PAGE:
Map showing county's rights of way reaches 70th birthday
A map which depicts thousands of miles of public rights of way which residents and visitors can make use of has reached its 70th birthday.
Our Definitive Map was created in November 1952. It is a legal record indicating the position and status of Public Rights of Way (PROW) across County Durham.
In 1949 the National Parks and Access to the Countryside Act 1949 gave all county councils in England and Wales the duty of surveying and mapping all public rights of way in their area. The authorities needed to classify them as footpaths, bridleways or roads used as public paths.
The map started off as a paper map, which was housed in County Hall, and members of the public could come in and check the existence and status of a right of way. Since 2010 it has been accessible in a digital format on our website.
Where the map shows a public right of way, the map is conclusive evidence that there was, at the relevant date, a highway as shown.
Find more details on Public Rights of Way in County Durham.
Cllr John Shuttleworth, Cabinet member for rural communities and highways, said: "The Definitive Map has been a brilliant resource for the county since it was created 70 years ago. Thanks to modern technology our staff are able to continually update the map, meaning that members of the public can explore as much of our beautiful and historic county as possible.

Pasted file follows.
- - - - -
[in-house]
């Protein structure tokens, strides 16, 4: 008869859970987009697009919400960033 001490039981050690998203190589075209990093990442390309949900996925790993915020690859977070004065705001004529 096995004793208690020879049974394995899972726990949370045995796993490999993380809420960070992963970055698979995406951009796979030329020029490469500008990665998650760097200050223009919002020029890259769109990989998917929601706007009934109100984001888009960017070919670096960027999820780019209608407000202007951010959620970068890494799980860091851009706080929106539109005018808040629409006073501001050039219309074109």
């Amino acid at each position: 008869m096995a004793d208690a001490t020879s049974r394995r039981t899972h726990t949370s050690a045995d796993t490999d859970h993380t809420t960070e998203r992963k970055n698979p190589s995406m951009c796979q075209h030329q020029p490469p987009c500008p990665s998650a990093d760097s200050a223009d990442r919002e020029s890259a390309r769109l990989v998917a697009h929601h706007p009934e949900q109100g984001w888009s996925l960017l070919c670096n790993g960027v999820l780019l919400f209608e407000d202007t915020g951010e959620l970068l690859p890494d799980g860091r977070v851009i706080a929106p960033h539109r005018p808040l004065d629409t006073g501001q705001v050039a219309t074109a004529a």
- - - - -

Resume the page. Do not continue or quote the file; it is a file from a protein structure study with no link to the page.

"I'd encourage anyone looking to get out and experience more of the county's landscape to have a look at the map and find out more."
Those who are looking to explore their area, but are unsure which paths have public rights and who is allowed to use them, can check using the Definitive Public Rights of Way map online.
Rights of way team
Our access and rights of way team looks after 2,200 miles of public rights of way across County Durham including footpaths, bridleways, restricted byways and byways.
The team is responsible for recording and maintaining the map, a legal record, by dealing with applications to move paths, close paths, or add new paths.
This includes applications to add historic bridle paths, each of which needs archive research of old documents.
The team is also responsible for maintenance - making sure paths are able to be used by the public, and enforcement - taking action where necessary against anyone who obstructs a public right of way.